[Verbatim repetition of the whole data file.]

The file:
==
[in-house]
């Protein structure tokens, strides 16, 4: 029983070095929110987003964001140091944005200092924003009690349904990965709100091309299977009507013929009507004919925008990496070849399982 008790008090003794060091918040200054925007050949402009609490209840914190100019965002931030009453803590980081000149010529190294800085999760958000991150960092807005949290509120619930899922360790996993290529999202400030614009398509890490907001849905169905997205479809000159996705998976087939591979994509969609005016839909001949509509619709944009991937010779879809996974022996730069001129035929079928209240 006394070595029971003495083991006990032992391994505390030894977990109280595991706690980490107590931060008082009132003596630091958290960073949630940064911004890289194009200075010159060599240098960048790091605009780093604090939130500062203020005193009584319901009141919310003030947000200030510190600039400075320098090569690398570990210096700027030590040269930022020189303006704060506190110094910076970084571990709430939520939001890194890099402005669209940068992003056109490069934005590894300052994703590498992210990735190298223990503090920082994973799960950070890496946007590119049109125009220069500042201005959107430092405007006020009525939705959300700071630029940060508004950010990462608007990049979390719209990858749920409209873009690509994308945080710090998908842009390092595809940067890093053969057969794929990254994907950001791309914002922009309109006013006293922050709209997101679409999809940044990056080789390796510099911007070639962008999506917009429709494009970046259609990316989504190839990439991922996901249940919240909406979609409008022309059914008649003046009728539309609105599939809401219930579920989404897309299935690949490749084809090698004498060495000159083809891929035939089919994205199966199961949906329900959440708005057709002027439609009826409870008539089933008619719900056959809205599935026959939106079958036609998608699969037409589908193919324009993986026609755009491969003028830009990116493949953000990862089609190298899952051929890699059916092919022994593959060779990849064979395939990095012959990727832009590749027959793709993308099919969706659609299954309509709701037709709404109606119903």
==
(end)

[in-house]
């Protein structure tokens, strides 16, 4: 029983070095929110987003964001140091944005200092924003009690349904990965709100091309299977009507013929009507004919925008990496070849399982 008790008090003794060091918040200054925007050949402009609490209840914190100019965002931030009453803590980081000149010529190294800085999760958000991150960092807005949290509120619930899922360790996993290529999202400030614009398509890490907001849905169905997205479809000159996705998976087939591979994509969609005016839909001949509509619709944009991937010779879809996974022996730069001129035929079928209240 006394070595029971003495083991006990032992391994505390030894977990109280595991706690980490107590931060008082009132003596630091958290960073949630940064911004890289194009200075010159060599240098960048790091605009780093604090939130500062203020005193009584319901009141919310003030947000200030510190600039400075320098090569690398570990210096700027030590040269930022020189303006704060506190110094910076970084571990709430939520939001890194890099402005669209940068992003056109490069934005590894300052994703590498992210990735190298223990503090920082994973799960950070890496946007590119049109125009220069500042201005959107430092405007006020009525939705959300700071630029940060508004950010990462608007990049979390719209990858749920409209873009690509994308945080710090998908842009390092595809940067890093053969057969794929990254994907950001791309914002922009309109006013006293922050709209997101679409999809940044990056080789390796510099911007070639962008999506917009429709494009970046259609990316989504190839990439991922996901249940919240909406979609409008022309059914008649003046009728539309609105599939809401219930579920989404897309299935690949490749084809090698004498060495000159083809891929035939089919994205199966199961949906329900959440708005057709002027439609009826409870008539089933008619719900056959809205599935026959939106079958036609998608699969037409589908193919324009993986026609755009491969003028830009990116493949953000990862089609190298899952051929890699059916092919022994593959060779990849064979395939990095012959990727832009590749027959793709993308099919969706659609299954309509709701037709709404109606119903």